Research Discussion Paper – RDP 2005-09 The US Current Account Deficit: A Re-Examination of the Role of Private Saving


The large recent US current account deficits have been the subject of an enormous amount of study in academia, among government and central bank economists, in business economic reports, and in the press. Many different explanations of the cause of the deficit have been offered, and to varying degrees we believe that all may have played a role: low private saving in the US; large public-sector budget deficits; a ‘glut’ of savings in the rest of world; and, perhaps even a misalignment of nominal exchange rates. In this paper we explore the role of one other factor that also has been mentioned prominently: private saving in the US is low because income growth is expected to be strong.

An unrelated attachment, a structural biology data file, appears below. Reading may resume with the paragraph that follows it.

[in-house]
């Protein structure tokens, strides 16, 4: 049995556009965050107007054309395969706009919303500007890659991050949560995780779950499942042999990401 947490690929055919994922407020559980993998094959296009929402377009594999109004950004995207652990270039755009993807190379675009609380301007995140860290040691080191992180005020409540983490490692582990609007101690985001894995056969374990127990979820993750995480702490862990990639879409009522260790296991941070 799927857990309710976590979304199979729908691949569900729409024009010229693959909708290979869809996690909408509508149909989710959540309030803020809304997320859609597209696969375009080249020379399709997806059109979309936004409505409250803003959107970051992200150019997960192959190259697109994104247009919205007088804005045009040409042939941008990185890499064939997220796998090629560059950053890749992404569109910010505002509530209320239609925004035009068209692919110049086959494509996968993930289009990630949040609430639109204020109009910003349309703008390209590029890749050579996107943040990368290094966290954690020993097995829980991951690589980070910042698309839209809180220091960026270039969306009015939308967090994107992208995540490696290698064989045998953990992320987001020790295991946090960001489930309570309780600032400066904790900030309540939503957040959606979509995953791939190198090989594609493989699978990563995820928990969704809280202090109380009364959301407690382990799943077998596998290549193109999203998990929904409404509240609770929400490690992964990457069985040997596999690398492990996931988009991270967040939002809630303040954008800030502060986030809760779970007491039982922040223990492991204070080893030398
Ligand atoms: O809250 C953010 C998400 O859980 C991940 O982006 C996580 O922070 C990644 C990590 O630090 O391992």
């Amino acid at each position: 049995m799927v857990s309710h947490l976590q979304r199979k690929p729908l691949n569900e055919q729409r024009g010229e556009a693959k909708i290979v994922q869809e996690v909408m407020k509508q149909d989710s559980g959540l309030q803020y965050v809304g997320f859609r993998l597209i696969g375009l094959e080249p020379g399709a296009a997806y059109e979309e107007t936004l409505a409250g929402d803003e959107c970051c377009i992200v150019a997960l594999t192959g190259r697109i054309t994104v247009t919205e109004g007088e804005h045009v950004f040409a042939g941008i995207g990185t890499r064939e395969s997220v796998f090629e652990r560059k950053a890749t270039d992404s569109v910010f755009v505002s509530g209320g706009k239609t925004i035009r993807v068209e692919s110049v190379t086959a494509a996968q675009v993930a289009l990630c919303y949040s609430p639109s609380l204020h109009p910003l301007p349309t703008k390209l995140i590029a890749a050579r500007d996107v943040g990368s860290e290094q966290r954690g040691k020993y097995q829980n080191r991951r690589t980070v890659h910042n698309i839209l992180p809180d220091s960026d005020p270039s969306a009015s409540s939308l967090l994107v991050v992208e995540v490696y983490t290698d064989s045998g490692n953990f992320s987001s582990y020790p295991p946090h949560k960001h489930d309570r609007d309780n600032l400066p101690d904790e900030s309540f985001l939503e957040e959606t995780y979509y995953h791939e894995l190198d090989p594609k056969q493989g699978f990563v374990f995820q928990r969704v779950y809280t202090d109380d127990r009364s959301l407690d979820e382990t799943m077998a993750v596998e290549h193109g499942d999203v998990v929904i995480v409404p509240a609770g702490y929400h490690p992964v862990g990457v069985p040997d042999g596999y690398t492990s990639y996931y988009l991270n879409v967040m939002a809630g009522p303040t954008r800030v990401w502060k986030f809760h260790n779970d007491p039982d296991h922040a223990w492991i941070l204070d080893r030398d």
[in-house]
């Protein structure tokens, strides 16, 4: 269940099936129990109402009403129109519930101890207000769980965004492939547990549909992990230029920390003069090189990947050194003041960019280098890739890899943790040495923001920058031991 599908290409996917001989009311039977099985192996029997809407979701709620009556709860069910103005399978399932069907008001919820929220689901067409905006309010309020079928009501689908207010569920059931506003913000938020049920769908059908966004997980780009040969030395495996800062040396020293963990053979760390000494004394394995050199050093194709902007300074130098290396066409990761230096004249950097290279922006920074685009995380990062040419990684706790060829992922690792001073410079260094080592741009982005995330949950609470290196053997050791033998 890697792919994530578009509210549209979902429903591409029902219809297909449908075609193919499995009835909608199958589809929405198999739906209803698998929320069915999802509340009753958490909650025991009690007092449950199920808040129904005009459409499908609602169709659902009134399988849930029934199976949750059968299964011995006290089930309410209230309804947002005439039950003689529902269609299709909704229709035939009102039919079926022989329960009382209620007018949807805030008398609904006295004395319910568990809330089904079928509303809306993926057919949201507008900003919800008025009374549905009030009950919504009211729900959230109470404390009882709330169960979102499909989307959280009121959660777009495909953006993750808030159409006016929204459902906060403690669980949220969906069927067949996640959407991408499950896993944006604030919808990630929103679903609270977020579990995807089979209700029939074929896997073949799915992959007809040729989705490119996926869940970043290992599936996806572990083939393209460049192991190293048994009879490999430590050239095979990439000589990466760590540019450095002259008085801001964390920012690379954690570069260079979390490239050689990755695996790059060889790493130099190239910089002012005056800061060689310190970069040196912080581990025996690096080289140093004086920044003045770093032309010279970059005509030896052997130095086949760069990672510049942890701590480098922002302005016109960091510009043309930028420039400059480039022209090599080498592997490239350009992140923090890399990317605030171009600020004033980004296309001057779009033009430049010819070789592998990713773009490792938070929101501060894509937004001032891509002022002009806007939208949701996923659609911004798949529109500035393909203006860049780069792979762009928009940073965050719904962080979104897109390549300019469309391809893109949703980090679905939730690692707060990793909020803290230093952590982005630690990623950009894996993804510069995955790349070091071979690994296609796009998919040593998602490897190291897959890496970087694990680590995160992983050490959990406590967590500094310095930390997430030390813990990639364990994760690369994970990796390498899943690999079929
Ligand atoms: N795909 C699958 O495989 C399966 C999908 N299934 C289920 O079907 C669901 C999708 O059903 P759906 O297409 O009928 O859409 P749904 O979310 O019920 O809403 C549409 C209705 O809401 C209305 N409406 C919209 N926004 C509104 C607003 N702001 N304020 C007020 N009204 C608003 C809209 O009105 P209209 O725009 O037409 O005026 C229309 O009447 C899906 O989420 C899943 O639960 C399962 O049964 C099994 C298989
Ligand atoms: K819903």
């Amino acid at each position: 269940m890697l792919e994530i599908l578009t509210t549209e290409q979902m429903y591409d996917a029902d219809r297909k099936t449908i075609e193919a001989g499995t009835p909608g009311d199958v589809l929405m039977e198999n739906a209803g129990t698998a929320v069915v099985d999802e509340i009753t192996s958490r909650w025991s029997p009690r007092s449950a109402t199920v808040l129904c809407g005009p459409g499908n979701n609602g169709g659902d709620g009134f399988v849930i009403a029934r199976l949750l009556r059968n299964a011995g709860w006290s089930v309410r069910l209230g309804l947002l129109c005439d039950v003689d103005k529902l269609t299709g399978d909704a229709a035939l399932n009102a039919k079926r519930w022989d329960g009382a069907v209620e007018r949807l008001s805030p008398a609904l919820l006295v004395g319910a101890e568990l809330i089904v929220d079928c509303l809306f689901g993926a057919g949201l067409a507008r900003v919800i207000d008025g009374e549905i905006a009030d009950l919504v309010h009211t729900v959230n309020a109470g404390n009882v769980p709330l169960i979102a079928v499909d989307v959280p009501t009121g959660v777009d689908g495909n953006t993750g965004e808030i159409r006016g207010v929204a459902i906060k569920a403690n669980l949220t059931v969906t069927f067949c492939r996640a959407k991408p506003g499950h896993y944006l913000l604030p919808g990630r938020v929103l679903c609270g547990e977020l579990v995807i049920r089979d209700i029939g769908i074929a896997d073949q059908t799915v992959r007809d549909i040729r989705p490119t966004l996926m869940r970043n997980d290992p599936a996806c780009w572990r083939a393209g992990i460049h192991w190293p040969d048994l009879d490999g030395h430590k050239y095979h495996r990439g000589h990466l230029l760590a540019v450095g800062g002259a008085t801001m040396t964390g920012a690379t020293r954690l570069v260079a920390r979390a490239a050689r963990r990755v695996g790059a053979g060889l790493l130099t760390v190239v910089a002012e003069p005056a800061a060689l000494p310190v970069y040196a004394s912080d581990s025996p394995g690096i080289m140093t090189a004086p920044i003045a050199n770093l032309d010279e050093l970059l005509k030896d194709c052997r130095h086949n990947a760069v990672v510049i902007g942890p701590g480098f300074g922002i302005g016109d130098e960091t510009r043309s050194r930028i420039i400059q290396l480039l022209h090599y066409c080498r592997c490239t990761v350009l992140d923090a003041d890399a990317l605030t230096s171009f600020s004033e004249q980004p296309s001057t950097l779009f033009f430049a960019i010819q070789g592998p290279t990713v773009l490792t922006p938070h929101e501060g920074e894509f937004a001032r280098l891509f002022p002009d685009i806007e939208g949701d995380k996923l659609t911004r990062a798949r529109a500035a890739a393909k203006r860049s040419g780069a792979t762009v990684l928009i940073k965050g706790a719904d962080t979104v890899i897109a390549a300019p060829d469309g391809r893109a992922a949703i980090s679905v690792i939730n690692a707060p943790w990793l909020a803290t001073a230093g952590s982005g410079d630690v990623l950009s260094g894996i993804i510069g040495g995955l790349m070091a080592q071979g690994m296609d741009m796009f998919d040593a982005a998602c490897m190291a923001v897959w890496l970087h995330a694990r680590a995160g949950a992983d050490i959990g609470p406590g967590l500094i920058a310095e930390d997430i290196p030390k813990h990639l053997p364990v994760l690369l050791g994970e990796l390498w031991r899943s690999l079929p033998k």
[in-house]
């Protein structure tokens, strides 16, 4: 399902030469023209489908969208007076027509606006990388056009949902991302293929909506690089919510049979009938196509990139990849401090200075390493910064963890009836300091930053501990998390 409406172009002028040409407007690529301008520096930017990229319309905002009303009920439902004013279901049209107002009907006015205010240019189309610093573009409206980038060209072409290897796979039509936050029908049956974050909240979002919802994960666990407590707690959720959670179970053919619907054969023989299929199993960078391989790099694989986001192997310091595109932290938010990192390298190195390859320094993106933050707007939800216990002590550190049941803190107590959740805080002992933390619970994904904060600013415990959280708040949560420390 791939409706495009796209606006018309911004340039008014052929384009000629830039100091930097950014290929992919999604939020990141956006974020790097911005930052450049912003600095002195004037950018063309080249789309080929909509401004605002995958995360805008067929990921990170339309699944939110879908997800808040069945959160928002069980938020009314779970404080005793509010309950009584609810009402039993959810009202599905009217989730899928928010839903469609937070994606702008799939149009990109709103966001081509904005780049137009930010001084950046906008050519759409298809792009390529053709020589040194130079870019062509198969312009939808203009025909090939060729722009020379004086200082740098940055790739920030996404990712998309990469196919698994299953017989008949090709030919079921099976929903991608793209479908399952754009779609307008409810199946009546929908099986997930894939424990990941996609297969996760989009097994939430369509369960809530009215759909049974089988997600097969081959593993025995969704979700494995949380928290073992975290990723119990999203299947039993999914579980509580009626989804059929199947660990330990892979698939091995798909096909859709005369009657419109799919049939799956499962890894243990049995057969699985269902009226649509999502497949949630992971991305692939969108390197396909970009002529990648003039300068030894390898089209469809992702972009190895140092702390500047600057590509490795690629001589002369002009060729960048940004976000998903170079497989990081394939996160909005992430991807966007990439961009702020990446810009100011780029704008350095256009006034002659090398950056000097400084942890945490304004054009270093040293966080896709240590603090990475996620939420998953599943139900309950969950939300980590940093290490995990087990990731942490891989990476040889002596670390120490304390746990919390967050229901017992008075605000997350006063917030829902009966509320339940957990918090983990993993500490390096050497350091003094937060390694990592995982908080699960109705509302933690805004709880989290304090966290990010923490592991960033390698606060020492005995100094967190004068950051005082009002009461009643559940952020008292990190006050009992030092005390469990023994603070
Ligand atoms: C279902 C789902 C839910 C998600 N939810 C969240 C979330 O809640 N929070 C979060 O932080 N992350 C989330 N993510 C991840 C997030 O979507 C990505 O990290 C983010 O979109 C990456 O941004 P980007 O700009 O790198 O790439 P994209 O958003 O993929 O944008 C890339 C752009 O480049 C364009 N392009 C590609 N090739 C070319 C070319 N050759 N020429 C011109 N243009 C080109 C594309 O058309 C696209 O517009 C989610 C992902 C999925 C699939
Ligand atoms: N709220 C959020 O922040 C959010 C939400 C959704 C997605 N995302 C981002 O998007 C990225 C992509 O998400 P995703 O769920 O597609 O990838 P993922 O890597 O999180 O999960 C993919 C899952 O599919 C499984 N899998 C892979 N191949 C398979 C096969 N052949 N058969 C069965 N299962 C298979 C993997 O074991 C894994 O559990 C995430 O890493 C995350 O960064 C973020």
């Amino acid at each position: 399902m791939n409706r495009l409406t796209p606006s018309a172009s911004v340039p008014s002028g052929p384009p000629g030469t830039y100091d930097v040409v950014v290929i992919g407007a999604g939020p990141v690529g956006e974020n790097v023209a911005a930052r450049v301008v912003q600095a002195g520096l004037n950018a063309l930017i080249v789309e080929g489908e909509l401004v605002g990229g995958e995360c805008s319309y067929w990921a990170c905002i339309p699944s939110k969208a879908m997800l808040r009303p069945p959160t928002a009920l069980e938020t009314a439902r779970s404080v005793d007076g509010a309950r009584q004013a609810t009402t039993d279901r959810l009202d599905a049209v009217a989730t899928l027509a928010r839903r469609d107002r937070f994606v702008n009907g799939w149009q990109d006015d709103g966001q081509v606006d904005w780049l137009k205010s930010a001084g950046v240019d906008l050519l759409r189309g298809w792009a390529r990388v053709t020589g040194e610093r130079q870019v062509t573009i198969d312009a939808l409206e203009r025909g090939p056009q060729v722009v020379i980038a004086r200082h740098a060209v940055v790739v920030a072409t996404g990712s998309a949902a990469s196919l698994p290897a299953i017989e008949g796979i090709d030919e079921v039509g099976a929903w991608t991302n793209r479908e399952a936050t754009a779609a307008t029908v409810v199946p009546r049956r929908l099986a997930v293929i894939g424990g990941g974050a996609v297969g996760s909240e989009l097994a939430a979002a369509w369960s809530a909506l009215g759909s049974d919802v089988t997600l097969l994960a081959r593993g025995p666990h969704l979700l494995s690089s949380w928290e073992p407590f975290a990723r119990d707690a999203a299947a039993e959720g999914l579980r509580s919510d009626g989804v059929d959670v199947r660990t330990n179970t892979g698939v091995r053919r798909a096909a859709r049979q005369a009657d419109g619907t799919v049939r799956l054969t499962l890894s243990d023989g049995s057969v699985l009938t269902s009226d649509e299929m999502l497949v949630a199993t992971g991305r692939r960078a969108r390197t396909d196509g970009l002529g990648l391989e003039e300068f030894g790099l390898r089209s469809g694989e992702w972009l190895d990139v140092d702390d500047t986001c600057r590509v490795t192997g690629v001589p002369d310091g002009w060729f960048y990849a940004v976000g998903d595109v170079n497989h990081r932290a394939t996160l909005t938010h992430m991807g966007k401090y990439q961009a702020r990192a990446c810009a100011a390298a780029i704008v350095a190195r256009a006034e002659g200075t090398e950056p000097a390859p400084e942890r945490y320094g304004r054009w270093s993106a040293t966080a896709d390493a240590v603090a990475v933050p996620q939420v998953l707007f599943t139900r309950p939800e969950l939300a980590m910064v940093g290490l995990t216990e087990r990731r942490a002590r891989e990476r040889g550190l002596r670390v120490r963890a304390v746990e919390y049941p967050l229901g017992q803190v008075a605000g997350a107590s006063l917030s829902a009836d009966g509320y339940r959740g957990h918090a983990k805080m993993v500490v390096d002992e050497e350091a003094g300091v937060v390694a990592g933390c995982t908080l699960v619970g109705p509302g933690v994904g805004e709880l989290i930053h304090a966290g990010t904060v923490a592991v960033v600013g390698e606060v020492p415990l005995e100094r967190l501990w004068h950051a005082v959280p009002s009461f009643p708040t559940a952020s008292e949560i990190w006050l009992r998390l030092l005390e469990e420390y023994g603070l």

We rework the standard neoclassical two-country model to show how a country will be a net borrower when its future share of world GDP is expected to increase above its current share. Our research ultimately is motivated by the question of whether the US current account is ‘sustainable’. The way we approach the question is to see whether the high level of US spending currently is compatible with an optimal path of borrowing. In particular, what assumptions about expected future growth of the US's share of world output could justify its current account deficit? We show that if the deficit can be explained by higher future income shares, then the size of the real depreciation, that may otherwise be required to reduce the deficit, may be quite small.

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